It can be dangerous, Kelley argues, to claim we understand God’s purposes in allowing suffering to take place.
Kelley writes, “Rather than trying to explain our suffering, let us give thanks that God brings good out of bad, that God redeems the pain of His people, and that God is wiser than we are. Let’s not explain our suffering; let’s endeavor to trust God before, during, and after it.”
Don’t entertain the impossible burden of trying to help your people make sense of everything that’s going on.
There’s freedom and worship found in a pastor saying, “I can’t answer all your questions, but I can model what it looks like to trust God during this time.”
4. Pastors don’t have to carry the church on their shoulders
The challenges presented by COVID-19 are real and demand solutions that require creativity and resourcefulness.
But as pastors tap into a spirit of pragmatism, they can start to believe the lie that it’s up to them to hold the church together.
Christ boldly declared to Peter, “I will build my church,” and Paul wrote that nothing in all creation would separate God’s people from His love. That includes the coronavirus.
This means the church will survive not being able to worship together corporately for a season. And likewise, local churches will not fall apart due to a lack of in-person face time with their pastor.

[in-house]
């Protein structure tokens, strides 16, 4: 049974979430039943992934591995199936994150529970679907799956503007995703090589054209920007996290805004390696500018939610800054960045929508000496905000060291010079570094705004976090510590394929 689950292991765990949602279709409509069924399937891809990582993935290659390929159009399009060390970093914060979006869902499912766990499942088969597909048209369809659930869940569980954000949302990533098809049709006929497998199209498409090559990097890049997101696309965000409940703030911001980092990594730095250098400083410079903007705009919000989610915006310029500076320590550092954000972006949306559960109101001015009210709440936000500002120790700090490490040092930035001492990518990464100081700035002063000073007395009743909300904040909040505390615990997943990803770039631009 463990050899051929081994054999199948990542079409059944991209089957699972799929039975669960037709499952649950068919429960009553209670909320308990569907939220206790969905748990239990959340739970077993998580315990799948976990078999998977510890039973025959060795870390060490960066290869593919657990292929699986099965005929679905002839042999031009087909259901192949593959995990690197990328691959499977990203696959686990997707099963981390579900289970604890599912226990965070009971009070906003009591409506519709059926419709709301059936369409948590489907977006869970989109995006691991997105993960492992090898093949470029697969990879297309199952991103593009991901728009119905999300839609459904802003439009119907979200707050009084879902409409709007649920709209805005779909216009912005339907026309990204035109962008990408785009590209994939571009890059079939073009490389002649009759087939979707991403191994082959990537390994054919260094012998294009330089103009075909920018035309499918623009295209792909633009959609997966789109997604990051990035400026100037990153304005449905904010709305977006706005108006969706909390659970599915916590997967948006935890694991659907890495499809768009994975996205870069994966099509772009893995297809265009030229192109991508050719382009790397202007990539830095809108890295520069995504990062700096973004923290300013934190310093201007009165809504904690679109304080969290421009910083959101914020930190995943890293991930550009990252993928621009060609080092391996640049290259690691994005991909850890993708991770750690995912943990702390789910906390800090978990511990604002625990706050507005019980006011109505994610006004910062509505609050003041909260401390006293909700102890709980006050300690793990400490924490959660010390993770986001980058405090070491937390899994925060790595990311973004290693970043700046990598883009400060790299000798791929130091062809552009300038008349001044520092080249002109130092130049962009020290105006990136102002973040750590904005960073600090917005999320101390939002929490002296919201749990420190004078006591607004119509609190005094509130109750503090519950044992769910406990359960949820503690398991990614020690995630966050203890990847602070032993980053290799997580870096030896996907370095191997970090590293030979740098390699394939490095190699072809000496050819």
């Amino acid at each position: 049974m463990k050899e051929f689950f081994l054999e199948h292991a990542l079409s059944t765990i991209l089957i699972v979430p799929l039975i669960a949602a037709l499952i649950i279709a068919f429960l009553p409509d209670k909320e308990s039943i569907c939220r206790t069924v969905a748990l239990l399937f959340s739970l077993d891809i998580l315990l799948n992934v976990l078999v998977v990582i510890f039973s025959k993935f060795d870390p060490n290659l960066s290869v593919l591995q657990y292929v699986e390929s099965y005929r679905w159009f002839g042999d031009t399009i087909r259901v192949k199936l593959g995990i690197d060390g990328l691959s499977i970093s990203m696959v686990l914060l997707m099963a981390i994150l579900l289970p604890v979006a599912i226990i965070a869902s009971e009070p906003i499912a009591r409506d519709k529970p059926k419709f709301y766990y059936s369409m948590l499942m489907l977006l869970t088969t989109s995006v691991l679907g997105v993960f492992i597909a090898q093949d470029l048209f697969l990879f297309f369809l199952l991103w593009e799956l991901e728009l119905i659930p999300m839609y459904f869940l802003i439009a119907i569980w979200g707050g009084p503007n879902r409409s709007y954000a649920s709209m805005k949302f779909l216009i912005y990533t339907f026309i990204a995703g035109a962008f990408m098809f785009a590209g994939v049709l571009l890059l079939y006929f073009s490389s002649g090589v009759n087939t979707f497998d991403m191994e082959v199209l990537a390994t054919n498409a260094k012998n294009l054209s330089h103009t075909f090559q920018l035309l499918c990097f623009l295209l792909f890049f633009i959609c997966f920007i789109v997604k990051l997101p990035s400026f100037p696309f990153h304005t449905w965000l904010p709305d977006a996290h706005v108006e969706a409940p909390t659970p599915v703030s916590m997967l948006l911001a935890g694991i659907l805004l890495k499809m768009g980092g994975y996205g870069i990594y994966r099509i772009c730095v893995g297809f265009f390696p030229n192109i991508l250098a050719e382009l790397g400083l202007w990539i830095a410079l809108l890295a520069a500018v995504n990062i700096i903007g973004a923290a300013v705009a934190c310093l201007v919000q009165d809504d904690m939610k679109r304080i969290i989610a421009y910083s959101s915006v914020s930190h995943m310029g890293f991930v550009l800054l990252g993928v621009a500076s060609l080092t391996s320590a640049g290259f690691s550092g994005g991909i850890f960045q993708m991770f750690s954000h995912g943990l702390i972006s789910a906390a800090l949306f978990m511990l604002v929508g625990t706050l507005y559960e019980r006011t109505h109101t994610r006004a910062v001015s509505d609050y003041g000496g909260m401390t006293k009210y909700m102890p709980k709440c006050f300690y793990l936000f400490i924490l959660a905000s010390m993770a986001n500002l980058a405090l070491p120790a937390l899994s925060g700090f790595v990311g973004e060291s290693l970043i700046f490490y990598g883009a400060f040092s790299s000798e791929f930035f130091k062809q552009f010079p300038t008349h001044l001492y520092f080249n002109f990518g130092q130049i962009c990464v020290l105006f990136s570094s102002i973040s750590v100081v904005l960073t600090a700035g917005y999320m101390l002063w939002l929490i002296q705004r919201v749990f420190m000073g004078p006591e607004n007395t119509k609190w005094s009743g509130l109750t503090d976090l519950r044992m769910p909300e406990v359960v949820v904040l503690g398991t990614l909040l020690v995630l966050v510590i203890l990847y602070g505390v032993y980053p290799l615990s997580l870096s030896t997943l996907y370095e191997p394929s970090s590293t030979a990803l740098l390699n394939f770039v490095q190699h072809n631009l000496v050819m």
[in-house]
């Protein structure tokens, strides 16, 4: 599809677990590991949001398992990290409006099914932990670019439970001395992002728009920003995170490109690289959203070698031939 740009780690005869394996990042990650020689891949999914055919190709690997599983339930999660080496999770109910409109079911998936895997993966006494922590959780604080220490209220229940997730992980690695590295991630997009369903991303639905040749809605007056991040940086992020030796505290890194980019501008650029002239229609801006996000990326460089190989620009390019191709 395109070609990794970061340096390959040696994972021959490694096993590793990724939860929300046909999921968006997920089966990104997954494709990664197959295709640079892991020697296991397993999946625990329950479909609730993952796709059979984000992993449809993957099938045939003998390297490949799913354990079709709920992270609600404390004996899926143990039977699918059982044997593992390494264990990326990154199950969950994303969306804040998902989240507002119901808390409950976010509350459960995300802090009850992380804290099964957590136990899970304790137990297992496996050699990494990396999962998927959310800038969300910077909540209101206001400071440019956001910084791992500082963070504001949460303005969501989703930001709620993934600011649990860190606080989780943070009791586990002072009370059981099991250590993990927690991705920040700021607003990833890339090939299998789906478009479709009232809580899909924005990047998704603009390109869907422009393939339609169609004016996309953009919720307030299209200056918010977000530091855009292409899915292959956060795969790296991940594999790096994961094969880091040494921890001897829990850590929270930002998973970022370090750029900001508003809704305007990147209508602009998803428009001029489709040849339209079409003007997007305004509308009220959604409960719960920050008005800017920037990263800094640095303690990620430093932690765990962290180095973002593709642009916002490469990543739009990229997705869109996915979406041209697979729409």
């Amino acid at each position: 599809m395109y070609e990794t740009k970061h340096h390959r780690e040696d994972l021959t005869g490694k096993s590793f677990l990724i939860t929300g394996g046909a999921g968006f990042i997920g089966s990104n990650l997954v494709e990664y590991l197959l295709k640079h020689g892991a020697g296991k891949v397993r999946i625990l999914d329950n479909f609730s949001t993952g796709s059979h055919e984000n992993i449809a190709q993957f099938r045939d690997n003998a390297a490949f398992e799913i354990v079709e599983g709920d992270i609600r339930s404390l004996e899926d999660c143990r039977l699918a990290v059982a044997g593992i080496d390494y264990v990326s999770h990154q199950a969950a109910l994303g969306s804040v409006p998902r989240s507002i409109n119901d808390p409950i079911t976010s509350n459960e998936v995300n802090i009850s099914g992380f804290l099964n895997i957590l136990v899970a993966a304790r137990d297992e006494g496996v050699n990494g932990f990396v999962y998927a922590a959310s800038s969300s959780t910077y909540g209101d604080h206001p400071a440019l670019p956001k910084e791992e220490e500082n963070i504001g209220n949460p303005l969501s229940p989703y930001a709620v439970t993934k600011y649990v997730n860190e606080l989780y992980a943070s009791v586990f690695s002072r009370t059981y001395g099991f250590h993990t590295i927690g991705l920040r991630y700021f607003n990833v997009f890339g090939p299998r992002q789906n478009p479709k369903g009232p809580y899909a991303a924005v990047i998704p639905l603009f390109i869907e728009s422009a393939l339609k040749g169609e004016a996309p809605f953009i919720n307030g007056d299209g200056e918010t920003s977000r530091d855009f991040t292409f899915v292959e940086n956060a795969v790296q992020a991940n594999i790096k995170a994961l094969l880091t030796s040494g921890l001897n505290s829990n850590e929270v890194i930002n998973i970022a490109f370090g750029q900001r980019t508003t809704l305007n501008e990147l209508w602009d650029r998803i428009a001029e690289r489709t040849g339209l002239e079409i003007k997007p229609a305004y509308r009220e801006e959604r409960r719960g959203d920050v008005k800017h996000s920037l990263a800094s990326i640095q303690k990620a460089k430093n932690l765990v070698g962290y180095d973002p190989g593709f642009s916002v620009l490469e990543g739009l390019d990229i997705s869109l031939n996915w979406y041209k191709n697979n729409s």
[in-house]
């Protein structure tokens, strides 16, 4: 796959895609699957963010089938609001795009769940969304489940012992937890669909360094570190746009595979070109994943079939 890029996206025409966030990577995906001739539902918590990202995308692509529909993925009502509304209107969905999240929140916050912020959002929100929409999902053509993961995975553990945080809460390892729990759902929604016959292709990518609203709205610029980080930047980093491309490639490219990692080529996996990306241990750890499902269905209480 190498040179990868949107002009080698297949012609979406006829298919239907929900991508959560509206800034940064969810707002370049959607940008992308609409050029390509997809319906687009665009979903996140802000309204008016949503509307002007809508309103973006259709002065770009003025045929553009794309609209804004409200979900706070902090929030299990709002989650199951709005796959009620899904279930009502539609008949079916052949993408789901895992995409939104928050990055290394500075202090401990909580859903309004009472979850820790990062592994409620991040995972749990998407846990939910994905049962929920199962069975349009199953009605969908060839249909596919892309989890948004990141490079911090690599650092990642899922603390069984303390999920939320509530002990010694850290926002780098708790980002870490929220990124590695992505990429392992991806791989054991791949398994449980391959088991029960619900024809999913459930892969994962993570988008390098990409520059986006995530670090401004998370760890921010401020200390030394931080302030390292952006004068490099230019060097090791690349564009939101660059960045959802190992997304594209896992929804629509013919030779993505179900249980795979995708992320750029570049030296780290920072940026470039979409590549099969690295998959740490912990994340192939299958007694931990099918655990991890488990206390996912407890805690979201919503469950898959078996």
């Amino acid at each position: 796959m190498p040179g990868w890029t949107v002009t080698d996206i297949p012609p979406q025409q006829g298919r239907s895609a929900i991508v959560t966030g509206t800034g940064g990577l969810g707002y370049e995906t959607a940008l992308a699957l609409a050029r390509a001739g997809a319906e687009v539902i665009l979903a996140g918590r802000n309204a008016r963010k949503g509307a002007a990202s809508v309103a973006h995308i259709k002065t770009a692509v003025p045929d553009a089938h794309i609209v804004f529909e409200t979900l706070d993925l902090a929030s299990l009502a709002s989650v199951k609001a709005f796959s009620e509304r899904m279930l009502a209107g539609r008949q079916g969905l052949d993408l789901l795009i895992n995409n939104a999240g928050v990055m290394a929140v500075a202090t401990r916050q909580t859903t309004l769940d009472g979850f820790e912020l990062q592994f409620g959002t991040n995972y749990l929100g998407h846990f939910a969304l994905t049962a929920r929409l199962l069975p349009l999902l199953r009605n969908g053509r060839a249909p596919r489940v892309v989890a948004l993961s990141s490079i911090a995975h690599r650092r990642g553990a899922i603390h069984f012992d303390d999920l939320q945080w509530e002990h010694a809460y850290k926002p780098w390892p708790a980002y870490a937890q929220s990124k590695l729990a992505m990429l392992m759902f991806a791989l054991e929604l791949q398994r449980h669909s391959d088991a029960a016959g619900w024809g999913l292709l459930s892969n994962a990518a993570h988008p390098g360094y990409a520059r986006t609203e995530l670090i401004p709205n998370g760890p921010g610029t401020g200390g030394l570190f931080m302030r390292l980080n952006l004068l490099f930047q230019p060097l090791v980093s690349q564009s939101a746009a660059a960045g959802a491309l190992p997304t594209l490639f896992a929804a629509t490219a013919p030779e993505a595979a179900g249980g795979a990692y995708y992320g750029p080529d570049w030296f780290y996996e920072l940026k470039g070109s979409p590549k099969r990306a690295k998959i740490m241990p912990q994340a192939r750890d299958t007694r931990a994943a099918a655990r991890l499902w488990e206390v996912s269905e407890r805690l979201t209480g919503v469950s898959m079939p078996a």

Pastors, therefore, don’t have to be a jack-of-all trades during this time or be constantly in front of their people by way of virtual communications.
In a season when it might be tempting to “over-perform” in an attempt to justify one’s paycheck while the church office is closed, pastors should continue to look for ways to equip the saints to do the work of ministry—not attempt to do all the ministry as one person or as a small staff of people.
While every church will have different needs in this season, the fear of thinking “it’s all on me” can cause pastors and ministries to overcompensate to the point they will quickly burn out.
As COVID-19 continues, take time each week to reassess how you are spending your time. Look to delegate or even eliminate activities that could be fostering burnout or neglect to your health and the care of your own family.
Christ is the head of the church. The government will rest upon His shoulders. Regardless of how it may feel, it’s not all on you to hold things together.
Only one thing is necessary
During turbulent times such as a pandemic, it’s easy for pastors to start each day with an overwhelming list of messages to craft, people to contact, and business to address.
While tackling these responsibilities, it can be helpful to pause and consider the tasks that call for attention but actually are unnecessary and may even be harmful to your ministry.
Christ lovingly corrected Mary for being “worried and upset about many things,” imploring her to make “the right choice” of focusing on what was necessary.
What might the Lord be encouraging you to shave off your list of expectations during this season of busyness so that—in the midst of a pandemic—you can make the right choices for your family and ministry?
This post originally appeared at LifeWay Pastors.,
Published April 22, 2020